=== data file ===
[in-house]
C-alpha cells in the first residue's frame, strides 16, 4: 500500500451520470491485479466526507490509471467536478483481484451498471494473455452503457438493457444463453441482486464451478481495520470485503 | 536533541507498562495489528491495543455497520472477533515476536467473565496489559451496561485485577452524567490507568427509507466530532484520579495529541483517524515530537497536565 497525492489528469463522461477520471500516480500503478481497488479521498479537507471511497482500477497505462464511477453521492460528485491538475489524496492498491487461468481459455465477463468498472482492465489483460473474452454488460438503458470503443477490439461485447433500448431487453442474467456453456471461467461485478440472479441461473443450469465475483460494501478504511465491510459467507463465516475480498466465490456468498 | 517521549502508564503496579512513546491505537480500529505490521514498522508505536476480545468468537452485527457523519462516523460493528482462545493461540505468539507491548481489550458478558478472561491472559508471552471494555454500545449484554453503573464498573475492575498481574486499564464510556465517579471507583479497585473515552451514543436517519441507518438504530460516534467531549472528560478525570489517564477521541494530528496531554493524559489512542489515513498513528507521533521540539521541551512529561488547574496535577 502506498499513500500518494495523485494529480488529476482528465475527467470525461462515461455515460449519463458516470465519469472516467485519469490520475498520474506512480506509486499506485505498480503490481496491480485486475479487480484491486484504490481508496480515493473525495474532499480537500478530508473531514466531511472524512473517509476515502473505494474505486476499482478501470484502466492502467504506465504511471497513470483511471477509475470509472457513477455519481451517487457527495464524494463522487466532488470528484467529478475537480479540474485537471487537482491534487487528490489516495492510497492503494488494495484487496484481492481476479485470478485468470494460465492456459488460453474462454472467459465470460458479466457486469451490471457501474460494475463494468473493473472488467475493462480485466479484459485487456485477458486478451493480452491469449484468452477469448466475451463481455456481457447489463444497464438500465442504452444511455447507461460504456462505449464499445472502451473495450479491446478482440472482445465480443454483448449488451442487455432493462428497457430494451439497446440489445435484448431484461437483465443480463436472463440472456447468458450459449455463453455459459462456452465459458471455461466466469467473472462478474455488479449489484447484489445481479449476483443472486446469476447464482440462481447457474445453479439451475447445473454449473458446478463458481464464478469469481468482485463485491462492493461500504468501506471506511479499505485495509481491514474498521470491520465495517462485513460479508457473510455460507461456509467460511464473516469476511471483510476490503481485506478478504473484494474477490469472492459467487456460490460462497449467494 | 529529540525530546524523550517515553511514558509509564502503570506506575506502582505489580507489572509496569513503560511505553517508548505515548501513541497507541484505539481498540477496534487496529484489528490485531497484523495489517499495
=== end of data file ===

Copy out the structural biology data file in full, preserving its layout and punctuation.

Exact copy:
[in-house]
C-alpha cells in the first residue's frame, strides 16, 4: 500500500451520470491485479466526507490509471467536478483481484451498471494473455452503457438493457444463453441482486464451478481495520470485503 | 536533541507498562495489528491495543455497520472477533515476536467473565496489559451496561485485577452524567490507568427509507466530532484520579495529541483517524515530537497536565 497525492489528469463522461477520471500516480500503478481497488479521498479537507471511497482500477497505462464511477453521492460528485491538475489524496492498491487461468481459455465477463468498472482492465489483460473474452454488460438503458470503443477490439461485447433500448431487453442474467456453456471461467461485478440472479441461473443450469465475483460494501478504511465491510459467507463465516475480498466465490456468498 | 517521549502508564503496579512513546491505537480500529505490521514498522508505536476480545468468537452485527457523519462516523460493528482462545493461540505468539507491548481489550458478558478472561491472559508471552471494555454500545449484554453503573464498573475492575498481574486499564464510556465517579471507583479497585473515552451514543436517519441507518438504530460516534467531549472528560478525570489517564477521541494530528496531554493524559489512542489515513498513528507521533521540539521541551512529561488547574496535577 502506498499513500500518494495523485494529480488529476482528465475527467470525461462515461455515460449519463458516470465519469472516467485519469490520475498520474506512480506509486499506485505498480503490481496491480485486475479487480484491486484504490481508496480515493473525495474532499480537500478530508473531514466531511472524512473517509476515502473505494474505486476499482478501470484502466492502467504506465504511471497513470483511471477509475470509472457513477455519481451517487457527495464524494463522487466532488470528484467529478475537480479540474485537471487537482491534487487528490489516495492510497492503494488494495484487496484481492481476479485470478485468470494460465492456459488460453474462454472467459465470460458479466457486469451490471457501474460494475463494468473493473472488467475493462480485466479484459485487456485477458486478451493480452491469449484468452477469448466475451463481455456481457447489463444497464438500465442504452444511455447507461460504456462505449464499445472502451473495450479491446478482440472482445465480443454483448449488451442487455432493462428497457430494451439497446440489445435484448431484461437483465443480463436472463440472456447468458450459449455463453455459459462456452465459458471455461466466469467473472462478474455488479449489484447484489445481479449476483443472486446469476447464482440462481447457474445453479439451475447445473454449473458446478463458481464464478469469481468482485463485491462492493461500504468501506471506511479499505485495509481491514474498521470491520465495517462485513460479508457473510455460507461456509467460511464473516469476511471483510476490503481485506478478504473484494474477490469472492459467487456460490460462497449467494 | 529529540525530546524523550517515553511514558509509564502503570506506575506502582505489580507489572509496569513503560511505553517508548505515548501513541497507541484505539481498540477496534487496529484489528490485531497484523495489517499495